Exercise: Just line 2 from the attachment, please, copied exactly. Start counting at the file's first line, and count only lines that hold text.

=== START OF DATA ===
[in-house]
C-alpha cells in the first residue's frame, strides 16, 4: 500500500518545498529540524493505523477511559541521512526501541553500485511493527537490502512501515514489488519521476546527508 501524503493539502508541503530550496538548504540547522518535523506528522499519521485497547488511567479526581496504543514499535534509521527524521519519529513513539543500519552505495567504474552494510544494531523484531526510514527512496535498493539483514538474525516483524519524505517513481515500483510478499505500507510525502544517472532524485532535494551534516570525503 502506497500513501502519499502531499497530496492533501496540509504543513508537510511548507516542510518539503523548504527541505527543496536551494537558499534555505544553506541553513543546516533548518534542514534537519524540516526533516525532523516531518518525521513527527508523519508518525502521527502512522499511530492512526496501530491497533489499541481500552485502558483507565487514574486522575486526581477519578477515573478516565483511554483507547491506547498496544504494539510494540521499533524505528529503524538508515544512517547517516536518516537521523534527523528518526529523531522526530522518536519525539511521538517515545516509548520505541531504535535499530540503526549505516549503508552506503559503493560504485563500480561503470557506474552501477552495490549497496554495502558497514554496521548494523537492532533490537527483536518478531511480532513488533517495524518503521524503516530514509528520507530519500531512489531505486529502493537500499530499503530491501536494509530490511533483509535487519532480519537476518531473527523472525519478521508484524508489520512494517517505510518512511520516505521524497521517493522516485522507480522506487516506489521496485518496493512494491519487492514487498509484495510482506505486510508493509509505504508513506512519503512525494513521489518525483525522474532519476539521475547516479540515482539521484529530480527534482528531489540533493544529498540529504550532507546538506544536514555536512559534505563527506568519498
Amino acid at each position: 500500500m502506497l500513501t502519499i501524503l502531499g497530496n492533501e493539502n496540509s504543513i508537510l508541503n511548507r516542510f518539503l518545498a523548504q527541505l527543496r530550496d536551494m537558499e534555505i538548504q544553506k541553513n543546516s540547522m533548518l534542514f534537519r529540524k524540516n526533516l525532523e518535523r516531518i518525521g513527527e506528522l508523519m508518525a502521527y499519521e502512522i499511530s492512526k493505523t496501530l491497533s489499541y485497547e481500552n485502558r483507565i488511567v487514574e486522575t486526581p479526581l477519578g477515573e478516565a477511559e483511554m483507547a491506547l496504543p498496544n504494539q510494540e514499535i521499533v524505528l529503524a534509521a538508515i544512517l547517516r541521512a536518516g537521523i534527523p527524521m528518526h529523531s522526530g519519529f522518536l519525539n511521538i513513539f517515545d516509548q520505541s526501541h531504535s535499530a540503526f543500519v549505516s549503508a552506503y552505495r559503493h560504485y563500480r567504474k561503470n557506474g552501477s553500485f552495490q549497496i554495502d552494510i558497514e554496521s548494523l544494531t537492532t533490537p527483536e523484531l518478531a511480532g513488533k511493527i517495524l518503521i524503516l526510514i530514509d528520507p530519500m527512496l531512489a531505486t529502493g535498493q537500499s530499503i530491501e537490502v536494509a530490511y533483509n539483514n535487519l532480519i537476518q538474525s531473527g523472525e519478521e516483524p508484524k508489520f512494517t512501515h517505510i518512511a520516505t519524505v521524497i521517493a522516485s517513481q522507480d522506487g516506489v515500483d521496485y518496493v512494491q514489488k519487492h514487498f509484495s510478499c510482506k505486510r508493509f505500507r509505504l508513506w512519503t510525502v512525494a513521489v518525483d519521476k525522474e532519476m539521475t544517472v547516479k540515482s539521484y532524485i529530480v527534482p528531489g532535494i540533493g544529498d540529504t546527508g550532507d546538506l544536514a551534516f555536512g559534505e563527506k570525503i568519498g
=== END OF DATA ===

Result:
C-alpha cells in the first residue's frame, strides 16, 4: 500500500518545498529540524493505523477511559541521512526501541553500485511493527537490502512501515514489488519521476546527508 501524503493539502508541503530550496538548504540547522518535523506528522499519521485497547488511567479526581496504543514499535534509521527524521519519529513513539543500519552505495567504474552494510544494531523484531526510514527512496535498493539483514538474525516483524519524505517513481515500483510478499505500507510525502544517472532524485532535494551534516570525503 502506497500513501502519499502531499497530496492533501496540509504543513508537510511548507516542510518539503523548504527541505527543496536551494537558499534555505544553506541553513543546516533548518534542514534537519524540516526533516525532523516531518518525521513527527508523519508518525502521527502512522499511530492512526496501530491497533489499541481500552485502558483507565487514574486522575486526581477519578477515573478516565483511554483507547491506547498496544504494539510494540521499533524505528529503524538508515544512517547517516536518516537521523534527523528518526529523531522526530522518536519525539511521538517515545516509548520505541531504535535499530540503526549505516549503508552506503559503493560504485563500480561503470557506474552501477552495490549497496554495502558497514554496521548494523537492532533490537527483536518478531511480532513488533517495524518503521524503516530514509528520507530519500531512489531505486529502493537500499530499503530491501536494509530490511533483509535487519532480519537476518531473527523472525519478521508484524508489520512494517517505510518512511520516505521524497521517493522516485522507480522506487516506489521496485518496493512494491519487492514487498509484495510482506505486510508493509509505504508513506512519503512525494513521489518525483525522474532519476539521475547516479540515482539521484529530480527534482528531489540533493544529498540529504550532507546538506544536514555536512559534505563527506568519498